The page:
Banks jolted as regulators seek to crack down on leverage
* US raises leverage ratio bar with 6 pct target
* UK, Swiss also "gold-plate" global leverage rules
* Deutsche Bank, European banks seen hardest hit
* Dividends, liquidity buffers, bond trading may be hit
LONDON, July 12 (Reuters) - New demands from regulators to force banks to keep a lid on risk-taking after the financial crisis has re-ignited a debate over how best to strengthen the industry without stifling lending or alienating investors.
Bank regulators in the United States this week set out plans to impose a leverage ratio on banks that caps their lending based on a simple assessment of their equity. Britain and Switzerland have also demanded their banks "gold-plate" a global rule for this leverage cap or ratio.
Until now, regulators had focused mainly on getting banks to hold more capital and liquidity to prevent a repeat of the taxpayer bailouts of the industry during the 2007/2009 crisis.
Now excessive leverage is their sights because the capital rules rely on banks' own assessments of the riskiness of their lending. And regulators are worried that banks may be gaming the system.
"The leverage ratio has come up the pecking order and could now be a big constraint on the banks," said Chris Wheeler, analyst at Mediobanca in London. "Inevitably it was going to be the next shoe to drop, and the question is how far it is pushed by the regulators."
Supporters of the leverage rules say it is a welcome return to a simple a measure, which is harder for banks to manipulate.
Critics say the leverage ratio is too blunt a measure of danger and should be just a backstop to more complex risk-based capital requirements.
Deutsche Bank finance chief Stefan Krause said the leverage ratio was too simplistic. "We can't call for a return to horse-drawn carriages every time an automobile component doesn't function properly," he said in an interview with German newspaper Boersen-Zeitung.
Analysts reckon most banks should be able to meet the new leverage rules without having to turn to investors for more cash, something many banks have done to meet the capital regime.
But they may take steps to reduce the impact, and could shrink the liquidity buffers they have been encouraged to build up, shift assets to other parts of their group, shorten the duration of derivatives contracts or cut repo activity.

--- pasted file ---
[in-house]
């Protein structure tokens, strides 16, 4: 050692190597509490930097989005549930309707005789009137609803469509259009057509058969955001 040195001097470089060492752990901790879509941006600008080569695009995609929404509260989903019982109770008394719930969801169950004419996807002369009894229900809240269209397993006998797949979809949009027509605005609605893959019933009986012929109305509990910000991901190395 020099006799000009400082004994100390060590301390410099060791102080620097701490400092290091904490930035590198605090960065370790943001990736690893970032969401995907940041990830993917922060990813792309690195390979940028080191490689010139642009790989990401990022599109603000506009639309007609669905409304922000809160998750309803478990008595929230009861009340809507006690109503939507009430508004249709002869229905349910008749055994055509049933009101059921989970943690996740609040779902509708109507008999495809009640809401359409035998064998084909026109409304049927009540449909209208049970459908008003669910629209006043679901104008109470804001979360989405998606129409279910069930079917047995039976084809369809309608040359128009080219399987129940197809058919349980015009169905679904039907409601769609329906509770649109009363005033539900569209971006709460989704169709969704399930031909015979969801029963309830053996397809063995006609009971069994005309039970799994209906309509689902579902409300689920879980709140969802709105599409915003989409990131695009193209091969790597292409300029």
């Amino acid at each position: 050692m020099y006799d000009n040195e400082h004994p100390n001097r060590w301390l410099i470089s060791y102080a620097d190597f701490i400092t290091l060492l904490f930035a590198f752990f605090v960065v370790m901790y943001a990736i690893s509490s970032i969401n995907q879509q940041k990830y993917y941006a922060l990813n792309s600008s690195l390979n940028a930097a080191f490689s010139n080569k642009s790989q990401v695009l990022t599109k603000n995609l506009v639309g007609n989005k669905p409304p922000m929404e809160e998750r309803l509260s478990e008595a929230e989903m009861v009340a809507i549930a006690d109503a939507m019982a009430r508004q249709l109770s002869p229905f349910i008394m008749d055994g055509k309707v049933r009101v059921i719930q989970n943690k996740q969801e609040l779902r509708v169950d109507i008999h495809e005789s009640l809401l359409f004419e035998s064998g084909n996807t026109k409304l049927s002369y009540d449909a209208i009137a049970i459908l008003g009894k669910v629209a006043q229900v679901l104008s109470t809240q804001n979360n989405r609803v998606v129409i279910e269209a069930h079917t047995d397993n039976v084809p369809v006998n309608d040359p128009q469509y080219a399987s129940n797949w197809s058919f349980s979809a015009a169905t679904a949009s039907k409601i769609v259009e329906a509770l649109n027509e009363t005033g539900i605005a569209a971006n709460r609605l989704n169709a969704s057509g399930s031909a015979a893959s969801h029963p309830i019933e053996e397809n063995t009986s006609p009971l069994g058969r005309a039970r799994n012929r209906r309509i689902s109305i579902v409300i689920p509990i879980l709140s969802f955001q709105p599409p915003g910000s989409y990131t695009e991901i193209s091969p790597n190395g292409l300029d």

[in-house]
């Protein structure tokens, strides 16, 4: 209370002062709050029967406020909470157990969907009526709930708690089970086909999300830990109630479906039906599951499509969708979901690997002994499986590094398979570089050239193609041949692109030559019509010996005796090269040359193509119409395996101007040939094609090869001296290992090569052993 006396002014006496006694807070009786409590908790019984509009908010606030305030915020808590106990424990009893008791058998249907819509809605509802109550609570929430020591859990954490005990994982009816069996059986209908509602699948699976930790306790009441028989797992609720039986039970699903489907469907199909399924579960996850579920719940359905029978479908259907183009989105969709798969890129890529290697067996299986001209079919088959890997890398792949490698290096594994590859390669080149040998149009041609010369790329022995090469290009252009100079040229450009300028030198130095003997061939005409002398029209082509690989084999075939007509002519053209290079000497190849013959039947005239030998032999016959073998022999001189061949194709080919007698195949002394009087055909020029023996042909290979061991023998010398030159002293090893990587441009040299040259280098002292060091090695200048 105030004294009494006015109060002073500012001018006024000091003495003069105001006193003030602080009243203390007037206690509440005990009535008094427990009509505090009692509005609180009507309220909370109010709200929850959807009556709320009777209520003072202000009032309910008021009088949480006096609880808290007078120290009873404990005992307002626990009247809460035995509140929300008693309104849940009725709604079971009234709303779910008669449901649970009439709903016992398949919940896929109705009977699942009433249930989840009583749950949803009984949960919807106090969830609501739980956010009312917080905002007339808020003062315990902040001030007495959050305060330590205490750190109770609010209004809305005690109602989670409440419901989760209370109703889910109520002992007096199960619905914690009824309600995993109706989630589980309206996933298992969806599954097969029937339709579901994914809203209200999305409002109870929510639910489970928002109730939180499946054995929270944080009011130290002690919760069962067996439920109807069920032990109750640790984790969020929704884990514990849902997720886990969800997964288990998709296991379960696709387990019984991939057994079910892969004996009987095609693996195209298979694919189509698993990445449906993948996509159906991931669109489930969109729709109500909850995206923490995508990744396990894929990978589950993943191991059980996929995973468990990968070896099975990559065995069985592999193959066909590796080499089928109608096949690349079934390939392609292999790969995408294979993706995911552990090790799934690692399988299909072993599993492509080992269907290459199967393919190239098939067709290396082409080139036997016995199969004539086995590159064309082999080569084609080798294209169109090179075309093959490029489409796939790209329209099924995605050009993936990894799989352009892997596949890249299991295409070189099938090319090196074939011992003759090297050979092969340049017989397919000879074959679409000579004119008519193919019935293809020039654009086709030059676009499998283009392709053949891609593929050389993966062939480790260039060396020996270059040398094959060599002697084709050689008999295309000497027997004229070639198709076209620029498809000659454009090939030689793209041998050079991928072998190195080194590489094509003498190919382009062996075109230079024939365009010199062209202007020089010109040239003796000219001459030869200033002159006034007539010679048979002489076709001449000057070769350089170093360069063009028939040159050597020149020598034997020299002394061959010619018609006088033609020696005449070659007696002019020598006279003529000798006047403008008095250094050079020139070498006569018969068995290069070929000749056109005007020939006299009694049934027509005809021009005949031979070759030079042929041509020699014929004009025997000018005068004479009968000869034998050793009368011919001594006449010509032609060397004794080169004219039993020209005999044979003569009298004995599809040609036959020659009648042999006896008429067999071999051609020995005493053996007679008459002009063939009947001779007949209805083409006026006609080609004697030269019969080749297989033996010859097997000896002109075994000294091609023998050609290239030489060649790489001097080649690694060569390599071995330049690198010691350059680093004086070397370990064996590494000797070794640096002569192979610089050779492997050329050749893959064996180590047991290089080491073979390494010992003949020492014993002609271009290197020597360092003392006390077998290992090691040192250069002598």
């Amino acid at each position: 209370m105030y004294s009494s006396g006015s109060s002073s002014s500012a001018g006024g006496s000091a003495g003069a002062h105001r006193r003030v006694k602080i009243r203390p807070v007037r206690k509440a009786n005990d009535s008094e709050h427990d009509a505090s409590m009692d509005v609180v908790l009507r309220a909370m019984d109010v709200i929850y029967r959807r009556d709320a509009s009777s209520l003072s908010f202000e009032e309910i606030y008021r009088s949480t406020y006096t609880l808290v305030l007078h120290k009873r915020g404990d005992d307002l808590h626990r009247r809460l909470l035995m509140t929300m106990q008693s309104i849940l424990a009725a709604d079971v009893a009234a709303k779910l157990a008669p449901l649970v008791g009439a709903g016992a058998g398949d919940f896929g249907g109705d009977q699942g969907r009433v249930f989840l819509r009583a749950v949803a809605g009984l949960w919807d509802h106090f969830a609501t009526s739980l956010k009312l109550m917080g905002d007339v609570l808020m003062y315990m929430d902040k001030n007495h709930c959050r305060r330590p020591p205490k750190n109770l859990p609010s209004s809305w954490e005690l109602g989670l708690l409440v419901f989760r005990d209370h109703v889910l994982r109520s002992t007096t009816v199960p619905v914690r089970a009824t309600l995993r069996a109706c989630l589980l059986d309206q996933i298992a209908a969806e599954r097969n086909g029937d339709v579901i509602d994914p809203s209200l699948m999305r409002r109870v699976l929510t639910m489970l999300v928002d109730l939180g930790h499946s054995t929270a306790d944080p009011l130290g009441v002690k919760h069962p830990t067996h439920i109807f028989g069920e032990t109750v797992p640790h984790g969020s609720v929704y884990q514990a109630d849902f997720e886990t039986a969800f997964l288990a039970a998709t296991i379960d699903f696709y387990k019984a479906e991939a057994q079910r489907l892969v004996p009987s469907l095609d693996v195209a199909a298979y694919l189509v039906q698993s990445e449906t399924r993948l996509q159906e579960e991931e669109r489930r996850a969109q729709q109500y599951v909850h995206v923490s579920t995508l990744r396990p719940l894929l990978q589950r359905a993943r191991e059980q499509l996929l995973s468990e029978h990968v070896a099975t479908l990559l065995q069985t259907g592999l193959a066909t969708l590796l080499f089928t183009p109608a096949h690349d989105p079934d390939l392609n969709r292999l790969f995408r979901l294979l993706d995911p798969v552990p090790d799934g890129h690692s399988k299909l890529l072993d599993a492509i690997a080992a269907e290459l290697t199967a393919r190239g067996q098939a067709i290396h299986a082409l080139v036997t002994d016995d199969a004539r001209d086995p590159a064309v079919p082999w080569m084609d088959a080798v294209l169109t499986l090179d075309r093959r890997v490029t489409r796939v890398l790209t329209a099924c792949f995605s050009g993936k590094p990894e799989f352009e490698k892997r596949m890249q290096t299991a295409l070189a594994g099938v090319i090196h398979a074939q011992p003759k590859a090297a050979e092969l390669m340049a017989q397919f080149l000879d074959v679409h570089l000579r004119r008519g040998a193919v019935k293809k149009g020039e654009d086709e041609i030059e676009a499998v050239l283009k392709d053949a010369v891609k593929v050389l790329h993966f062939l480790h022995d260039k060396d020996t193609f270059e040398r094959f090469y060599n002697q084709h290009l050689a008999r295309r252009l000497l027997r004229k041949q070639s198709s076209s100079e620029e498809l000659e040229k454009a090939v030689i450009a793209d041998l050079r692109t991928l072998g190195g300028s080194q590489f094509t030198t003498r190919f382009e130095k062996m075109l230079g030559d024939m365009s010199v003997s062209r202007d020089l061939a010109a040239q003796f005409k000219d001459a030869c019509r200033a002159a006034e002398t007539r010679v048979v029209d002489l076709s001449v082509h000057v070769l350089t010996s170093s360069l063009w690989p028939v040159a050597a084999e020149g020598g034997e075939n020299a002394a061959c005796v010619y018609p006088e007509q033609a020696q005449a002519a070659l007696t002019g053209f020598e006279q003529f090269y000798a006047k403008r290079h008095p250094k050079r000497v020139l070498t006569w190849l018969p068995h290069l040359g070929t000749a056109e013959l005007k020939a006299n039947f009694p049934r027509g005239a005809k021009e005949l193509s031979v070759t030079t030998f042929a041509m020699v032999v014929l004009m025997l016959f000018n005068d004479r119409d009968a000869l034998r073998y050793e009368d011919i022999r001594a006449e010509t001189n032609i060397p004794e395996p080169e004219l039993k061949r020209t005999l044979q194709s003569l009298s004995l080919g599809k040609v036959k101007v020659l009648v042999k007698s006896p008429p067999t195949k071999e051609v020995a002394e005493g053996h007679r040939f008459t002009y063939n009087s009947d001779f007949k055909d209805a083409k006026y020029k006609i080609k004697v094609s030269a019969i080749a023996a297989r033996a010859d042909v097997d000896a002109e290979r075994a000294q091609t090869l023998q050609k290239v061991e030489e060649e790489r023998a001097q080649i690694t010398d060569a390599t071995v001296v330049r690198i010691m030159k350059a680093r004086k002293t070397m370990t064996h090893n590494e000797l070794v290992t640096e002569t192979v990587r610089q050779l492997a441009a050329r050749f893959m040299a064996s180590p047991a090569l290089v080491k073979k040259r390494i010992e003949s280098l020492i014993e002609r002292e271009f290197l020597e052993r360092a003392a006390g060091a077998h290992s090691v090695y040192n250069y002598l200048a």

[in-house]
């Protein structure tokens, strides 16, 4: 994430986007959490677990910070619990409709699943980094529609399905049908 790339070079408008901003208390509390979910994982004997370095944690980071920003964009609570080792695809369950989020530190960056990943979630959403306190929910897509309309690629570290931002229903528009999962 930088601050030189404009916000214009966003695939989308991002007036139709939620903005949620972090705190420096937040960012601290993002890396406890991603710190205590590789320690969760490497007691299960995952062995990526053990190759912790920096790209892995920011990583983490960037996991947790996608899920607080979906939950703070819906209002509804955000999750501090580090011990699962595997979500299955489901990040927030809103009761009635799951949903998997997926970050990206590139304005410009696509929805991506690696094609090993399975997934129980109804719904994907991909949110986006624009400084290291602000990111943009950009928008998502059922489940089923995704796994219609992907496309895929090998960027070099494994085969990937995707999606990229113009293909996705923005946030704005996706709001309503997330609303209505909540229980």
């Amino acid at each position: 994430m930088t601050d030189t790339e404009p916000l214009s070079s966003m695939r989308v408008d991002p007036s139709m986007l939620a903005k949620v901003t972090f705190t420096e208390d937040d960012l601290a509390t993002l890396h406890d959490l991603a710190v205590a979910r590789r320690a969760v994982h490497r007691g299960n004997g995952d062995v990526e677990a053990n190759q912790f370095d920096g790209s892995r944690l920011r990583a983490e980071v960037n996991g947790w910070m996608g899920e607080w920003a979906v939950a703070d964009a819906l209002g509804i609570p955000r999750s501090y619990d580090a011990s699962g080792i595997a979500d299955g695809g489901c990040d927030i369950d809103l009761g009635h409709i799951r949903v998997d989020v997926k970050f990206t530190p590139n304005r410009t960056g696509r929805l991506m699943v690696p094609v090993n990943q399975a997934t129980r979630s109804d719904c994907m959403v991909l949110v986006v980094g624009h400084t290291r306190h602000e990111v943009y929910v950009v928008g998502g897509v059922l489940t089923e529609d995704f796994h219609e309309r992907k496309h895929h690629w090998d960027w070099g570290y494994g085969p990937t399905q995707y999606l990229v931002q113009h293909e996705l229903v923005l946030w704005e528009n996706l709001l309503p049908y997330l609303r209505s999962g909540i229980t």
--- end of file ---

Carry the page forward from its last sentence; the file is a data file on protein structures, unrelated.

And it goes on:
They could also pull back in government bond trading, as high volume, low-risk and low-margin businesses become more costly. Or they could simply cut back on lending.
Regulators say banks hit by the leverage requirements have other options: cut or delay dividends or reduce pay for staff.
"Leverage is clearly a major issue for banks' investors - credit and equity," Huw van Steenis, analyst at Morgan Stanley, said in a note. "For a number of EU banks the leverage ratio will increasingly become the governing constraint."
EUROPE HIT HARDEST
The Bank of England has told Barclays and mutual mortgage lender Nationwide, the only British banks to grow lending in the first quarter, they are not allowed to cut lending to meet the leverage ratio goal.
The Bank defended its sudden introduction of a leverage target as an extra lever because some banks had shown "quite a bit of slippage" on their plans to strengthen capital.
"I am not a one club man," said Andrew Bailey, its head of banking regulation, referring to the need for a dual approach.
Europe's banks are seen as the most heavily impacted by the tougher rules, as they have been slower to build up capital.
The leverage ratio measures the amount of equity (capital) a bank holds as a percentage of its assets (loans), without adjustments for risk.
Deutsche Bank has a leverage ratio of 2.1 percent, UBS and Credit Suisse stand at about 2.2 percent (excluding contingent capital) and Barclays is at 2.8 percent, compared to an average of 3.7-4 percent at the big U.S. banks, according to analysts at Morgan Stanley.
The proposals could leave Deutsche Bank's U.S. subsidiary with a capital shortfall of 17 billion euros ($22.17 billion), analysts at Espirito Santo estimated.
But differences around methodologies and timing make it hard to gauge how close banks are to meeting the targets. It is also tough to predict how much they will need to do to get there.
Barclays, for example, could need 7 billion pounds of extra capital to meet UK demands. But using Canada's leverage regime, its ratio would be as strong as Canada's major banks, considered some of the safest in the world, Morgan Stanley estimated.
Deutsche Bank's needs may hinge on the main unresolved issue of whether leverage calculates derivatives holdings on a "netted" or gross basis. U.S. accounting rules allow for calculations of net positions but international standards require gross positions, which can be much larger.
At Deutsche, it could be the difference between having 2 trillion euros in assets or 1.2 trillion, which has a huge impact on the ratio. Deutsche pointed to Krause's comments when asked about its views on the ratio impact.
At a global level, regulators are attempting to harmonise the rules. But bankers and analysts do not expect clarity any time soon. "The real challenge is going to be to get some consistency," Mediobanca's Wheeler said.